Haem-dependent dimerization of PGRMC1/Sigma-2 receptor facilitates cancer proliferation and chemoresistanceKabe, Y., Nakane, T., Koike, I., Yamamoto, T., Sugiura, Y., Harada, E., Sugase, K., Shimamura, T., Ohmura, M., Muraoka, K., Yamamoto, A., Uchida, T., Iwata, S., Yamaguchi, Y., Krayukhina, E., Noda, M., Handa, H., Ishimori, K., Uchiyama, S., Kobayashi, T., Suematsu, M.
(2016) Nat Commun 7: 11030-11030
- PubMed: 26988023
- DOI: 10.1038/ncomms11030
- PubMed Abstract:
Progesterone-receptor membrane component 1 (PGRMC1/Sigma-2 receptor) is a haem-containing protein that interacts with epidermal growth factor receptor (EGFR) and cytochromes P450 to regulate cancer proliferation and chemoresistance; its structural ba ...
Progesterone-receptor membrane component 1 (PGRMC1/Sigma-2 receptor) is a haem-containing protein that interacts with epidermal growth factor receptor (EGFR) and cytochromes P450 to regulate cancer proliferation and chemoresistance; its structural basis remains unknown. Here crystallographic analyses of the PGRMC1 cytosolic domain at 1.95 Å resolution reveal that it forms a stable dimer through stacking interactions of two protruding haem molecules. The haem iron is five-coordinated by Tyr113, and the open surface of the haem mediates dimerization. Carbon monoxide (CO) interferes with PGRMC1 dimerization by binding to the sixth coordination site of the haem. Haem-mediated PGRMC1 dimerization is required for interactions with EGFR and cytochromes P450, cancer proliferation and chemoresistance against anti-cancer drugs; these events are attenuated by either CO or haem deprivation in cancer cells. This study demonstrates protein dimerization via haem-haem stacking, which has not been seen in eukaryotes, and provides insights into its functional significance in cancer.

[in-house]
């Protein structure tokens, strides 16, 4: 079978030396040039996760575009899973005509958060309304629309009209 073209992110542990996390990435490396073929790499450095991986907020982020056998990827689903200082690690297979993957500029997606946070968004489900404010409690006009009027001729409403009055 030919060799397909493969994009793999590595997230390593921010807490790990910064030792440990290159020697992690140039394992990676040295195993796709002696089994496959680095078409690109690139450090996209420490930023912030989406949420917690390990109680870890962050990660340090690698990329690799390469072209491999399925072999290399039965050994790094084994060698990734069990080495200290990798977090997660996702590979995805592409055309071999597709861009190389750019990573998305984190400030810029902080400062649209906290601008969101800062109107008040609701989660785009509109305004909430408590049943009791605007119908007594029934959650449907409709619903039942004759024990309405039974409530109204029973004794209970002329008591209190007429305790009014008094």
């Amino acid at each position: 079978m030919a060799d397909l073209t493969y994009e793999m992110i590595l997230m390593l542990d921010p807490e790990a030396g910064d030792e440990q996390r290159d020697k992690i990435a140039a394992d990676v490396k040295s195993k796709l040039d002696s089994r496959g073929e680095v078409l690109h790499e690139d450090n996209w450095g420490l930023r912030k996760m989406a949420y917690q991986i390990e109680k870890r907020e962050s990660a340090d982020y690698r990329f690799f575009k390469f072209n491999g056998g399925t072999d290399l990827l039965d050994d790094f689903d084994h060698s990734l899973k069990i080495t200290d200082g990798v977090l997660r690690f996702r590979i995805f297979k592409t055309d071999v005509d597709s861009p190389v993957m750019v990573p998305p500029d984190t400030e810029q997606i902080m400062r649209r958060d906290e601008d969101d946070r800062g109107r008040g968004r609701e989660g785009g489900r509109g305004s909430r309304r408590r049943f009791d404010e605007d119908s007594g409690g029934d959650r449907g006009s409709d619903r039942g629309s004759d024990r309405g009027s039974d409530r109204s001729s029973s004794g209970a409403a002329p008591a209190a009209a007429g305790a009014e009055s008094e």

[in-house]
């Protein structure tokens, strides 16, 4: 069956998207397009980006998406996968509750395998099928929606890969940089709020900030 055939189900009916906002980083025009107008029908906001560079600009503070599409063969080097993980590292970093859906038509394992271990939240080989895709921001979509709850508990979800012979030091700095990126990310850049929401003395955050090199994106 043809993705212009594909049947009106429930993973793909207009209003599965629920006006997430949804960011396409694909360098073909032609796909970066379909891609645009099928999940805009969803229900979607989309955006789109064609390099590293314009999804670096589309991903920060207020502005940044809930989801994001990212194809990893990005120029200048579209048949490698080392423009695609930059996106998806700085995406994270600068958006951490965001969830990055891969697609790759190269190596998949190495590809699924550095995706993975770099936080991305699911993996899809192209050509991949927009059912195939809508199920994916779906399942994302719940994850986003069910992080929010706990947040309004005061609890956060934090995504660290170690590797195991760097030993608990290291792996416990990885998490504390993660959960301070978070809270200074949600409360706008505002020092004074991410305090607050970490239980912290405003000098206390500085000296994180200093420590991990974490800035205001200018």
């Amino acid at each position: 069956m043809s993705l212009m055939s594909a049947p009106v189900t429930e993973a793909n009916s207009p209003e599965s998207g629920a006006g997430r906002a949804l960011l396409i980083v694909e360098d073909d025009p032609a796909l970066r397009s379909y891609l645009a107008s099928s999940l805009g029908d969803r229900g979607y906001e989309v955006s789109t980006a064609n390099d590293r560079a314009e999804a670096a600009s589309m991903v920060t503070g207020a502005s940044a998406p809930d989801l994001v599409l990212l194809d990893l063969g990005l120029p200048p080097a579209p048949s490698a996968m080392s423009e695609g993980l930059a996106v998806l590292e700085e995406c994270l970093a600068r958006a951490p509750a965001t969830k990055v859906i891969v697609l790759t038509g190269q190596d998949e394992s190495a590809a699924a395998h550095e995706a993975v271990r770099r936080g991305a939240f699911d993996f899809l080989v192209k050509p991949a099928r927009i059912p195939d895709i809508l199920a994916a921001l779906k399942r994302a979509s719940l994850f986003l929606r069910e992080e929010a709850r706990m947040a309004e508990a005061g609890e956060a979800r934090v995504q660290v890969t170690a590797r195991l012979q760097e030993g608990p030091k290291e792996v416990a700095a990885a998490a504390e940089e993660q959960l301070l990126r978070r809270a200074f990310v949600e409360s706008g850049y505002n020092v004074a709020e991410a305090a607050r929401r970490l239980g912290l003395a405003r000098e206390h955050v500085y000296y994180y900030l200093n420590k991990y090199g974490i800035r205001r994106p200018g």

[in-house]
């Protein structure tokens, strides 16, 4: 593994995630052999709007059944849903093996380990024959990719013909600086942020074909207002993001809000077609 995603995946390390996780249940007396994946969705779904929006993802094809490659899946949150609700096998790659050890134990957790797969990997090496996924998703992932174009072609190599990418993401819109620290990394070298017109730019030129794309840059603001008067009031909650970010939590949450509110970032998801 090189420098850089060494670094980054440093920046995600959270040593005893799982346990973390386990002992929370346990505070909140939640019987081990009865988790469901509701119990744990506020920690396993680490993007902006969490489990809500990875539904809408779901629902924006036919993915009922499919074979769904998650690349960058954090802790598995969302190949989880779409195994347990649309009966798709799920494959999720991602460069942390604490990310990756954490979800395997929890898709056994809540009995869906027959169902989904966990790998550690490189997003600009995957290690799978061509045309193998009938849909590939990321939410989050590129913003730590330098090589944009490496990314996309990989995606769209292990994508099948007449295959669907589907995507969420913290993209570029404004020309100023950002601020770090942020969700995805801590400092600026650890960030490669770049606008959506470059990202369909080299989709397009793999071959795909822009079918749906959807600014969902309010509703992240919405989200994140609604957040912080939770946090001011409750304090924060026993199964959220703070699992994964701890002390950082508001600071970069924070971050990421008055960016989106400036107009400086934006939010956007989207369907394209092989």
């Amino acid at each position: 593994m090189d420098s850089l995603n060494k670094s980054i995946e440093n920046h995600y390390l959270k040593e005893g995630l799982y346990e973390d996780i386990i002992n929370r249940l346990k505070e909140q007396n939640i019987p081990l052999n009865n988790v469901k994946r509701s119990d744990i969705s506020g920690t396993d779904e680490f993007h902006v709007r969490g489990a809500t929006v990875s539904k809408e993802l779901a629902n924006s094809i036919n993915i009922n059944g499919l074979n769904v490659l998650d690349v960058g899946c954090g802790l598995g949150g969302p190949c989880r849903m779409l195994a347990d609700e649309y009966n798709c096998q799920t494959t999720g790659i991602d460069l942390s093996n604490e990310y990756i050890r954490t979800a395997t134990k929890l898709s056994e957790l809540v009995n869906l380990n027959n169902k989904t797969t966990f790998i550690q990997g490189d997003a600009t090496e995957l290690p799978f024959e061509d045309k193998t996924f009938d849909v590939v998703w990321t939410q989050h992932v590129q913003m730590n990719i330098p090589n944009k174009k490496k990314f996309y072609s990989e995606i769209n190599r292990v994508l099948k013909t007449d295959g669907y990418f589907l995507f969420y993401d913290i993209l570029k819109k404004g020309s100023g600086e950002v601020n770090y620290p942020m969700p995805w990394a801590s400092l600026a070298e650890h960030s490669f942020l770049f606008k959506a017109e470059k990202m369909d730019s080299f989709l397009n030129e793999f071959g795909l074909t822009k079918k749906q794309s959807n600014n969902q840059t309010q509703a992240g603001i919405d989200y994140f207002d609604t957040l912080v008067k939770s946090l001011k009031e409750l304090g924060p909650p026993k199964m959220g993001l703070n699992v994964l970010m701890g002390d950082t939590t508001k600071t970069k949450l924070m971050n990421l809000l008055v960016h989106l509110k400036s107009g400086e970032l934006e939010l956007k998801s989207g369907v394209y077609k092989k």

JST, CREST, Kyoto 606-8501, Japan.,Okazaki Institute for Integrative Bioscience, National Institutes of Natural Sciences, Okazaki 444-8787, Japan.,Bioorganic Research Institute, Suntory Foundation for Life Sciences, Kyoto 619-0284, Japan.,Department of Statistical Genetics, Graduate School of Medicine, Kyoto University, Kyoto 606-8501, Japan.,Department of Biological Information, Graduate School of Bioscience and Biotechnology, Tokyo Institute of Technology, Yokohama 226-8501, Japan.,Department of Medical Chemistry and Cell Biology, Graduate School of Medicine, Kyoto University, Kyoto 606-8501, Japan.,Department of Biotechnology, Graduate School of Engineering, Osaka University, Osaka 565-0871, Japan.,Department of Nanoparticle Translational Research, Tokyo Medical University, Tokyo 160-8402, Japan.,Department of Biochemistry, Keio University School of Medicine, and Japan Science and Technology Agency (JST), Core Research for Evolutional Science and Technology (CREST), Tokyo 160-8582, Japan.,Platform for Drug Discovery, Informatics, and Structural Life Science, JST, Kyoto 606-8501, Japan.,Department of Chemistry, Faculty of Science, Hokkaido University, Sapporo 060-0810, Japan.,Department of Biochemistry, Keio University School of Medicine, JST, Exploratory Research for Advanced Technology (ERATO), Suematsu Gas Biology Project, Tokyo 160-8582, Japan.,JST, Research Acceleration Program, Membrane Protein Crystallography Project, Kyoto 606-8501, Japan.